Most of the serious conflicts in your life probably involve people you are closely connected to, such as your friends and family, your romantic partners and the people you work with. If a conflict isn't resolved or is allowed to escalate too far, it can damage the relationship. If you can handle the conflict successfully, you can make your relationship with the other person stronger and more resilient by improving your understanding of each other.
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Pseudoconflicts and Real Arguments
Conflict happens when two people want different things and can neither come to an agreement nor get what they want without the other person. For example, if you want to go out for Japanese food while your friend wants to go out for Italian food, you can't both get what you want and still go out to dinner together. According to Wayne Weiten and Margaret Lloyd, the authors of "Psychology Applied to Modern Life," seemingly trivial issues like this are frequently "pseudoconflicts," minor disagreements that mask a deeper conflict in the relationship, functioning as an invitation to have an argument about the underlying issues.
Policy conflicts are disagreements about how to deal with a situation that affects both parties. For instance, you may have strong feelings about the best way to get a project completed at work, while your coworker may feel just as strongly that it should be handled another way. Or you may want to set aside a certain amount of your household income for savings, but your partner wants to spend a little more on entertainment. This type of conflict can have a winner and a loser, but according to Pearson's "Interpersonal Communication Book," it is more effective to find a win-win solution, in which both parties compromise on less essential matters to get their most important concerns addressed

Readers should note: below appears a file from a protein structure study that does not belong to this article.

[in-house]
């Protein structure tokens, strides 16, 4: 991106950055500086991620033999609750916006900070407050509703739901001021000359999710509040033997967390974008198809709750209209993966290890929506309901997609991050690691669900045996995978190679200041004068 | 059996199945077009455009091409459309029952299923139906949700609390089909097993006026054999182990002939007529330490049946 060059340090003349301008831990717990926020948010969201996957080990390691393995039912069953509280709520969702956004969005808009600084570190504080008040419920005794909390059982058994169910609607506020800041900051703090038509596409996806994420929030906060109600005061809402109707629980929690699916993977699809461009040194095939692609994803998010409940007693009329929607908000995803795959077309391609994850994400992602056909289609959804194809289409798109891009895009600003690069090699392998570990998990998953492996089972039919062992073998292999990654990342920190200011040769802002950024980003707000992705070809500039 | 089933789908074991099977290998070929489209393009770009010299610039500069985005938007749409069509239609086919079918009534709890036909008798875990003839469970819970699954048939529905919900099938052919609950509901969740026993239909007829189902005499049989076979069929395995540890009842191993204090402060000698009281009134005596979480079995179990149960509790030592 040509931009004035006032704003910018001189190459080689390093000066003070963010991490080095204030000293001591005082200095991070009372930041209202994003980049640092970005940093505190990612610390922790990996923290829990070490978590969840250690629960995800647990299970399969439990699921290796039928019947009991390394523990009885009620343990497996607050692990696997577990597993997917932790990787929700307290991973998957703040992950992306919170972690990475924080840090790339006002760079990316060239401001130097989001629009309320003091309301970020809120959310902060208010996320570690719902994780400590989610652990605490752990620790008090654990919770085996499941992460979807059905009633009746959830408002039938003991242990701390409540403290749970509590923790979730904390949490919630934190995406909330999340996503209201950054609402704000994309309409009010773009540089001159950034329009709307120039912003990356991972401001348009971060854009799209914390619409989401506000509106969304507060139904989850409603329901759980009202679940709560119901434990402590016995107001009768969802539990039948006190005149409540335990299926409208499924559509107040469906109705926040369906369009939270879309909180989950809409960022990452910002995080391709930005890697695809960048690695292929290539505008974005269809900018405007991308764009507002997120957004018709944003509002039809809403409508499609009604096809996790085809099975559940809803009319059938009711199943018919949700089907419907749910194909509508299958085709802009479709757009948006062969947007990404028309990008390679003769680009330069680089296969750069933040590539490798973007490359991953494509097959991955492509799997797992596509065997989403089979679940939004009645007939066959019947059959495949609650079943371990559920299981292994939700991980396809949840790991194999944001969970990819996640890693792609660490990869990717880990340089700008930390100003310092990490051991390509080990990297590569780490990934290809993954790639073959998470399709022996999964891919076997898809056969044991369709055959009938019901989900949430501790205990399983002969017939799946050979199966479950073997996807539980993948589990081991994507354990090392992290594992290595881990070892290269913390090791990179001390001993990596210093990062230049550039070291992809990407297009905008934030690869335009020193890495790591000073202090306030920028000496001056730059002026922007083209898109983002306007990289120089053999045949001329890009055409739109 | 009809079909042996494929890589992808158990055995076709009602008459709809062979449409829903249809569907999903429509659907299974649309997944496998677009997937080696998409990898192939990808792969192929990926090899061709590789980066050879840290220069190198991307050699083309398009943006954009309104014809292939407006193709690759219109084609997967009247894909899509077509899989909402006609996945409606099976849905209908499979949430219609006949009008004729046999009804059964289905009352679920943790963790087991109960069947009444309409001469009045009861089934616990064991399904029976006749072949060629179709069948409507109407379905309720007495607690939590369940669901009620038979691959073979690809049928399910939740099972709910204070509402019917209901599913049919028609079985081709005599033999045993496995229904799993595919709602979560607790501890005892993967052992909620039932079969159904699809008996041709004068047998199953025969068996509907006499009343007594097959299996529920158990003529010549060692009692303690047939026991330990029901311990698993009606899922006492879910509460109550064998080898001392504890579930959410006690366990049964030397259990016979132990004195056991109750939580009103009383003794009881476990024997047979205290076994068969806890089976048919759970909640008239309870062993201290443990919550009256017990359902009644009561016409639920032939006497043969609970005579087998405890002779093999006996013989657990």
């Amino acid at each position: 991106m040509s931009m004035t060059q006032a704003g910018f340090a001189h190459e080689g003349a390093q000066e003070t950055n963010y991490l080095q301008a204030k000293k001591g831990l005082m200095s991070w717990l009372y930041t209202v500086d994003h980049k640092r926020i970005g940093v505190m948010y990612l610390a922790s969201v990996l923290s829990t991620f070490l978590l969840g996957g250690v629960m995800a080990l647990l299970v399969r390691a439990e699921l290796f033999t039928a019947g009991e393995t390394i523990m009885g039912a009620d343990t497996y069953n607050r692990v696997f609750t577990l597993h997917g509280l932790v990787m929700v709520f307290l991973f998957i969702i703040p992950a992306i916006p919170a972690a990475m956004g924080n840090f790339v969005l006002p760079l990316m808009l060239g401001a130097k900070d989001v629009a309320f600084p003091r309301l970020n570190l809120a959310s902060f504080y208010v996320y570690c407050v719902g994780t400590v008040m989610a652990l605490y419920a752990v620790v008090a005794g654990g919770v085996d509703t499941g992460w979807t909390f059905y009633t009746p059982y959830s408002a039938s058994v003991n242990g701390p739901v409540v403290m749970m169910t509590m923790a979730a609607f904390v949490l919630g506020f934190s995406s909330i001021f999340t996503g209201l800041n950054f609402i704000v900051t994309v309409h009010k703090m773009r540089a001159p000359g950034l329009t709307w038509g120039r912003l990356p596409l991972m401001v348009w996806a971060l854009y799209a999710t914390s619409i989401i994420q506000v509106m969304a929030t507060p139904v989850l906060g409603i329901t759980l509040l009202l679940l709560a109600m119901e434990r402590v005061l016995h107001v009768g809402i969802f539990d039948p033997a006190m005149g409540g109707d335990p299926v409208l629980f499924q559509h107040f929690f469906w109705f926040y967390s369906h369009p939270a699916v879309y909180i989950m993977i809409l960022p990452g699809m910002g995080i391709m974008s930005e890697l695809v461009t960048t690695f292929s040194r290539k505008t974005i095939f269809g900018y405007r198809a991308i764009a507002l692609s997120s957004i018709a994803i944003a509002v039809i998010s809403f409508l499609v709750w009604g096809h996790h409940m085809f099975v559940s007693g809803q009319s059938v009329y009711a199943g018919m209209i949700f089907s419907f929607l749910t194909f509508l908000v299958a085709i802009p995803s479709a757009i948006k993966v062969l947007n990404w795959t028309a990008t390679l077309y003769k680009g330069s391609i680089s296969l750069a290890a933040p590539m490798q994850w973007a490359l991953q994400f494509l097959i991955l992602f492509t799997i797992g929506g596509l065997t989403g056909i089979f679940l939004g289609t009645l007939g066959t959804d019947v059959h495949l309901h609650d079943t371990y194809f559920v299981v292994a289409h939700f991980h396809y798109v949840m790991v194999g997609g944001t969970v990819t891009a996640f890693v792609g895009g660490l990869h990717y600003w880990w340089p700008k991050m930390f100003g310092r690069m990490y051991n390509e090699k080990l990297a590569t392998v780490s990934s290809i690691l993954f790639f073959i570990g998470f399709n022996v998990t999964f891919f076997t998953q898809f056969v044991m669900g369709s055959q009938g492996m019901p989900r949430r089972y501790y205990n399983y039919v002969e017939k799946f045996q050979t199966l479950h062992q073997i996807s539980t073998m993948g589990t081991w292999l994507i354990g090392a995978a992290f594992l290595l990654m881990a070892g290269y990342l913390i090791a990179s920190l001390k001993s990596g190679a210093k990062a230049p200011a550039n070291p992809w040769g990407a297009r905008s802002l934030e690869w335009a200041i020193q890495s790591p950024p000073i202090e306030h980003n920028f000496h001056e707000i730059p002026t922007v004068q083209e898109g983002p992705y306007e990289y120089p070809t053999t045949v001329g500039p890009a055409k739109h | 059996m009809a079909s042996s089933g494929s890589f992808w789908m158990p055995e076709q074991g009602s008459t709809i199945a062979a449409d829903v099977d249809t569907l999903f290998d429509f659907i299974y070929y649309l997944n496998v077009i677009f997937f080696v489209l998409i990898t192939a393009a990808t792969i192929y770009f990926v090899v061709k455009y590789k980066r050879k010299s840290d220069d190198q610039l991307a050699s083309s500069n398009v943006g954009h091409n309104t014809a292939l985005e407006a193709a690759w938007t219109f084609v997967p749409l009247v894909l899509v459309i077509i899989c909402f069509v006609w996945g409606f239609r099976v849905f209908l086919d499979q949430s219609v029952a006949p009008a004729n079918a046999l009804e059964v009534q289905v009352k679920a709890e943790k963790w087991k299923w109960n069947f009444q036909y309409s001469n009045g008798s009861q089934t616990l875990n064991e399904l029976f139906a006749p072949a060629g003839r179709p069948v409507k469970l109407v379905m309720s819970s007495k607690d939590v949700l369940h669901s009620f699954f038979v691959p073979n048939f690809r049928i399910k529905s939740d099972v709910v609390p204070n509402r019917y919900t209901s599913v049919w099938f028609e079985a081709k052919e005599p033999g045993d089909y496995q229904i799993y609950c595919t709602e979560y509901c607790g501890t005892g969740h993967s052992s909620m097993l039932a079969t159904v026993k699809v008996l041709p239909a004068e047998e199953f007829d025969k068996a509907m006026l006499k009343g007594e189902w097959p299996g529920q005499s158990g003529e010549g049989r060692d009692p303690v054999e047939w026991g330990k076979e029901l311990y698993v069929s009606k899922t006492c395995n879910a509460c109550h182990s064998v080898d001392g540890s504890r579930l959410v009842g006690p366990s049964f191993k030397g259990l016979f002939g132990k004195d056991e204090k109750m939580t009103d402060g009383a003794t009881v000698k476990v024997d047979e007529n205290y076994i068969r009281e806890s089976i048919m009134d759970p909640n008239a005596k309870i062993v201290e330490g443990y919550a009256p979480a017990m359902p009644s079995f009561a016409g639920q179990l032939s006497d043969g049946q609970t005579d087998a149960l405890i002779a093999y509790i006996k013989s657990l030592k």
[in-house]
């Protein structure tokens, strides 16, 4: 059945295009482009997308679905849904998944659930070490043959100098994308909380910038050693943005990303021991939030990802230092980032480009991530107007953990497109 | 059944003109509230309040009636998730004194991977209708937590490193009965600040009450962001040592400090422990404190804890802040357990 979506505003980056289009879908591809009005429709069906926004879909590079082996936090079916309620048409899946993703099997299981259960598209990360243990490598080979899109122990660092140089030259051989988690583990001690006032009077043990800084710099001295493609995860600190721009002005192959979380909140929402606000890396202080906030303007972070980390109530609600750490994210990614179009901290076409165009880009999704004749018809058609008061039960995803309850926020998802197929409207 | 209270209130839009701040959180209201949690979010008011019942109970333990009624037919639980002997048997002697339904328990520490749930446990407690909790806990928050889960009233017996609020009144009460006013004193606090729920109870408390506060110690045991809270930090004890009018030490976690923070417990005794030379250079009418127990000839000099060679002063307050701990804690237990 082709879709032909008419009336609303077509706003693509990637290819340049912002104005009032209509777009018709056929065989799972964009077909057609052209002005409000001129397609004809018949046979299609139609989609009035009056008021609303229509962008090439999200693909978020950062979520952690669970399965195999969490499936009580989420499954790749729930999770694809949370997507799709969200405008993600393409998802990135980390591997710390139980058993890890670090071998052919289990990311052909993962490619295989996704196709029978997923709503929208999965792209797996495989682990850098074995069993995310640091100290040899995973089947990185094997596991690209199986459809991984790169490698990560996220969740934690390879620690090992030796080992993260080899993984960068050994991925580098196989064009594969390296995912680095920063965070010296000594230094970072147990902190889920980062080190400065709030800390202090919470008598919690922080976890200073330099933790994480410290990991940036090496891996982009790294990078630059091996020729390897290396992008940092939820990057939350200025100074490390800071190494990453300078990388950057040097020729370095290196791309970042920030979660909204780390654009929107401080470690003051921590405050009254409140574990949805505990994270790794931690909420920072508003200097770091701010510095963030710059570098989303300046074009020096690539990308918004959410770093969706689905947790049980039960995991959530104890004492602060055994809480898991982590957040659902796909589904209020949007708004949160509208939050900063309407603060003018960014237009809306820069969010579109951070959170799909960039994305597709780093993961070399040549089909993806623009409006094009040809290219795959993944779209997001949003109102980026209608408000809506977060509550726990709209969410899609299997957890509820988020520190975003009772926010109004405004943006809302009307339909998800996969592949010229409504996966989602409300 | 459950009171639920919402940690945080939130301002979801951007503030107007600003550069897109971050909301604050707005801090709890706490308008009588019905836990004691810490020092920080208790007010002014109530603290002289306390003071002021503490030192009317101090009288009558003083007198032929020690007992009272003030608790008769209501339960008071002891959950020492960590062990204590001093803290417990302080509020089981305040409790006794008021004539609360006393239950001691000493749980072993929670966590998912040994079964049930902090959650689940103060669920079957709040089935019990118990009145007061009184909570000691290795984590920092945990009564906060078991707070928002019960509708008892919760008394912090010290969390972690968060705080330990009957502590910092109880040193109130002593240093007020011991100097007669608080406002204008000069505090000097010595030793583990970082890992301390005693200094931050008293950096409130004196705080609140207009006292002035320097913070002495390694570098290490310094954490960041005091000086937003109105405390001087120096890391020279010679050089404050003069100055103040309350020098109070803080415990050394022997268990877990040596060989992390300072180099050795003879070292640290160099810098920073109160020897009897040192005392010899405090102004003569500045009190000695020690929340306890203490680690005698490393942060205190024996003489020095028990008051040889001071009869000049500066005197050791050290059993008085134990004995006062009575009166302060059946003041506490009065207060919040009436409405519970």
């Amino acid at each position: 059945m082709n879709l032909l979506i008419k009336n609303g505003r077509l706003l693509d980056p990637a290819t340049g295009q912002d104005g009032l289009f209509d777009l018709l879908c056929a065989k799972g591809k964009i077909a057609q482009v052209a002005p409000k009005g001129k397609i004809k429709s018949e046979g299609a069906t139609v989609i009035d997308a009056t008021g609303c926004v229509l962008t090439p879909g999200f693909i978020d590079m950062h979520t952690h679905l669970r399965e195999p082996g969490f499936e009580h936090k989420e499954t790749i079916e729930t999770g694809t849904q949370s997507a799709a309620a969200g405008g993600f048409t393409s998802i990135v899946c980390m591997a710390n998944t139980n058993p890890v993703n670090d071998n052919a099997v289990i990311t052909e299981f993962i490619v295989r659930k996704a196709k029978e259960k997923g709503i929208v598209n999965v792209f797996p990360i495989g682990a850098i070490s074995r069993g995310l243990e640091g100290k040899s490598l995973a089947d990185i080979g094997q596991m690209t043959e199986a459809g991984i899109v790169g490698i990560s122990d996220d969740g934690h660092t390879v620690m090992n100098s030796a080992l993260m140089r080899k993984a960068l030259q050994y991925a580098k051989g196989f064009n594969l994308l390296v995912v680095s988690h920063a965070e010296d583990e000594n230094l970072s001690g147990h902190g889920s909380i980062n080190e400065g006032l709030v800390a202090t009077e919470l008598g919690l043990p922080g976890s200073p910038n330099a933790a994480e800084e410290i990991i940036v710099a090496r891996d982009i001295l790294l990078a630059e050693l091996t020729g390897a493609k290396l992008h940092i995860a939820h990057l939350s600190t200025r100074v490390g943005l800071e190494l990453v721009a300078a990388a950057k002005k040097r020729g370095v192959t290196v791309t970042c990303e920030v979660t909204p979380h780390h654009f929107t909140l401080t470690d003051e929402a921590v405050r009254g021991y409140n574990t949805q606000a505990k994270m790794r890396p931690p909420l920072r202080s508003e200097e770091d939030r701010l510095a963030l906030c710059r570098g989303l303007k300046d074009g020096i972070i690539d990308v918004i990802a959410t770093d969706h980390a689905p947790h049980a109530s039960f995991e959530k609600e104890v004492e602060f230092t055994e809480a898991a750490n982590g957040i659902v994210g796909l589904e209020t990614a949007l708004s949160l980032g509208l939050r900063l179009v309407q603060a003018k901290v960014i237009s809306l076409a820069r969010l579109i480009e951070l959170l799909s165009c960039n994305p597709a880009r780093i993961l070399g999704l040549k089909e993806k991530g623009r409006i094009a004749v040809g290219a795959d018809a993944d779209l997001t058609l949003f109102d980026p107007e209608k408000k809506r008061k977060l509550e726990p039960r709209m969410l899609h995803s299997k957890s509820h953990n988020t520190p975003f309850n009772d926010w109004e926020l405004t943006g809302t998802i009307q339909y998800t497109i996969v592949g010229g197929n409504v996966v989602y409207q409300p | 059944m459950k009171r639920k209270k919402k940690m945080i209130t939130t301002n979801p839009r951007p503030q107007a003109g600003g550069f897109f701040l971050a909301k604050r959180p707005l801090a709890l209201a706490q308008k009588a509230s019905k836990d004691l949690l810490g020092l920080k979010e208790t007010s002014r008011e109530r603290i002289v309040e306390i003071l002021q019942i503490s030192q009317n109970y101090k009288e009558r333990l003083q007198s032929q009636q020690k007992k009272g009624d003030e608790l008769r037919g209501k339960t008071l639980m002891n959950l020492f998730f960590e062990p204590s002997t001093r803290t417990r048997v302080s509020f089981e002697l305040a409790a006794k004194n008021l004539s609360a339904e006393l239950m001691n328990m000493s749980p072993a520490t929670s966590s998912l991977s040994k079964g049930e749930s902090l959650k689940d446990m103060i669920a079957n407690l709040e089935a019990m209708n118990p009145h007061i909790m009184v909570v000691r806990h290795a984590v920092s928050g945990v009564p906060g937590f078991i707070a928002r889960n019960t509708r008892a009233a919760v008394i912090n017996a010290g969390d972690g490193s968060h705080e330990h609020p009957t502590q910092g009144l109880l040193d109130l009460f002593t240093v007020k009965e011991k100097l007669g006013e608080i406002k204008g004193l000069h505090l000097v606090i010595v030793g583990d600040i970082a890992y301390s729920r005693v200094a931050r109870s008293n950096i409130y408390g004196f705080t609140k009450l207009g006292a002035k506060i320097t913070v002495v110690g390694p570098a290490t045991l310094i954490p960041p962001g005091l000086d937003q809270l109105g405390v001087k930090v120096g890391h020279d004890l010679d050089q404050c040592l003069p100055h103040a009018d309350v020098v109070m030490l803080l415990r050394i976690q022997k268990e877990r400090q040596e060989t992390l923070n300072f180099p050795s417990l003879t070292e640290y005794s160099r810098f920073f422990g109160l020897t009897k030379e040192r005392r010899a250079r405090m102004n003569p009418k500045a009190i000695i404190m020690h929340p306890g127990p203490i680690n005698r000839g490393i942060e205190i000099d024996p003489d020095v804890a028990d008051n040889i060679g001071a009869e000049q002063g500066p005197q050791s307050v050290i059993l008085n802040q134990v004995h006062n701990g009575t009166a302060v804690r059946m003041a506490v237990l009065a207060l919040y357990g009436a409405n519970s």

No two people have the exact same set of personal values. According to the Conflict Research Consortium at the University of Colorado, it can be easy to assume the other person is just being stubborn or wrongheaded about a situation, when the real explanation is that you have a difference of underlying values. For example, you may believe saving money and planning for the future is an important value, while your partner believes it is more important to enjoy your life in the present. Conflicts about values can be very difficult to resolve, because neither party will compromise. Sometimes the best option is to simply agree to disagree.
In an ego conflict, losing the argument would damage the person's sense of self-esteem. For instance, if you want to go out to a different movie than your friend, this would ordinarily be an easy issue to resolve. However, if you feel like your friend always gets to pick the movie you see together, you might feel that giving in would make you the less powerful partner in the relationship. To avoid feeling powerless or taken advantage of, you might escalate the conflict further than the situation would seem to warrant. According to psychologist Elaine Shpungin, the best way to handle this type of issue is to confront the underlying conflict directly and try to get it resolved.
REFERENCES & RESOURCES
- Pearson: The Interpersonal Communication Book
- Psychology Applied to Modern Life; Wayne Weiten and Margaret Lloyd
- Psychology Today: The Most Important Thing to Know About Conflict
- University of Colorado: International Online Training Program On Intractable Conflict
- University of California at Sacramento: Conflict Styles